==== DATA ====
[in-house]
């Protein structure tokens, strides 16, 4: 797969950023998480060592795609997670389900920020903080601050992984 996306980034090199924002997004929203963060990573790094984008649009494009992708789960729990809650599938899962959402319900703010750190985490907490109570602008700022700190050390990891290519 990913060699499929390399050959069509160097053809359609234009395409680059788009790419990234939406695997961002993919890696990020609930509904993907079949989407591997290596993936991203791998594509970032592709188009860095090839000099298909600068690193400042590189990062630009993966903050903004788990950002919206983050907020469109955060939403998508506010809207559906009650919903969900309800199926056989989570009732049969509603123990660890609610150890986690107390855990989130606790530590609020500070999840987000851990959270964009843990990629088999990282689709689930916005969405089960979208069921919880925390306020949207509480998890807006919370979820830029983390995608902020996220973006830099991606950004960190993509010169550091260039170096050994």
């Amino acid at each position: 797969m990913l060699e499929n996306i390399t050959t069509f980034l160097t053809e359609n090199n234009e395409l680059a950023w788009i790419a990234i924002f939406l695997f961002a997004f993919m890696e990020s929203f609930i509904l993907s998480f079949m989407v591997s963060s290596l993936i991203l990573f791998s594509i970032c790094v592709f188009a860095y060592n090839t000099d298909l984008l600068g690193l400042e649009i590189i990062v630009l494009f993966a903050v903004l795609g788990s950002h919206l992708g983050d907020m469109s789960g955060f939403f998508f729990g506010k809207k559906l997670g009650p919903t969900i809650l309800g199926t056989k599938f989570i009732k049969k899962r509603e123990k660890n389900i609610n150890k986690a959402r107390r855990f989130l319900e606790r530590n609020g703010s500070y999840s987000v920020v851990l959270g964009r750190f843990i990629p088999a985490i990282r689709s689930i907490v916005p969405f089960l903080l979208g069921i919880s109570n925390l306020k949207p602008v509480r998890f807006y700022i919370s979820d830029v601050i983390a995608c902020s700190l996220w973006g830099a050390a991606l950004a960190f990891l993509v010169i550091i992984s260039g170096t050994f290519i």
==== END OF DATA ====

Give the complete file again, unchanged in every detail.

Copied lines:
[in-house]
């Protein structure tokens, strides 16, 4: 797969950023998480060592795609997670389900920020903080601050992984 996306980034090199924002997004929203963060990573790094984008649009494009992708789960729990809650599938899962959402319900703010750190985490907490109570602008700022700190050390990891290519 990913060699499929390399050959069509160097053809359609234009395409680059788009790419990234939406695997961002993919890696990020609930509904993907079949989407591997290596993936991203791998594509970032592709188009860095090839000099298909600068690193400042590189990062630009993966903050903004788990950002919206983050907020469109955060939403998508506010809207559906009650919903969900309800199926056989989570009732049969509603123990660890609610150890986690107390855990989130606790530590609020500070999840987000851990959270964009843990990629088999990282689709689930916005969405089960979208069921919880925390306020949207509480998890807006919370979820830029983390995608902020996220973006830099991606950004960190993509010169550091260039170096050994």
């Amino acid at each position: 797969m990913l060699e499929n996306i390399t050959t069509f980034l160097t053809e359609n090199n234009e395409l680059a950023w788009i790419a990234i924002f939406l695997f961002a997004f993919m890696e990020s929203f609930i509904l993907s998480f079949m989407v591997s963060s290596l993936i991203l990573f791998s594509i970032c790094v592709f188009a860095y060592n090839t000099d298909l984008l600068g690193l400042e649009i590189i990062v630009l494009f993966a903050v903004l795609g788990s950002h919206l992708g983050d907020m469109s789960g955060f939403f998508f729990g506010k809207k559906l997670g009650p919903t969900i809650l309800g199926t056989k599938f989570i009732k049969k899962r509603e123990k660890n389900i609610n150890k986690a959402r107390r855990f989130l319900e606790r530590n609020g703010s500070y999840s987000v920020v851990l959270g964009r750190f843990i990629p088999a985490i990282r689709s689930i907490v916005p969405f089960l903080l979208g069921i919880s109570n925390l306020k949207p602008v509480r998890f807006y700022i919370s979820d830029v601050i983390a995608c902020s700190l996220w973006g830099a050390a991606l950004a960190f990891l993509v010169i550091i992984s260039g170096t050994f290519i």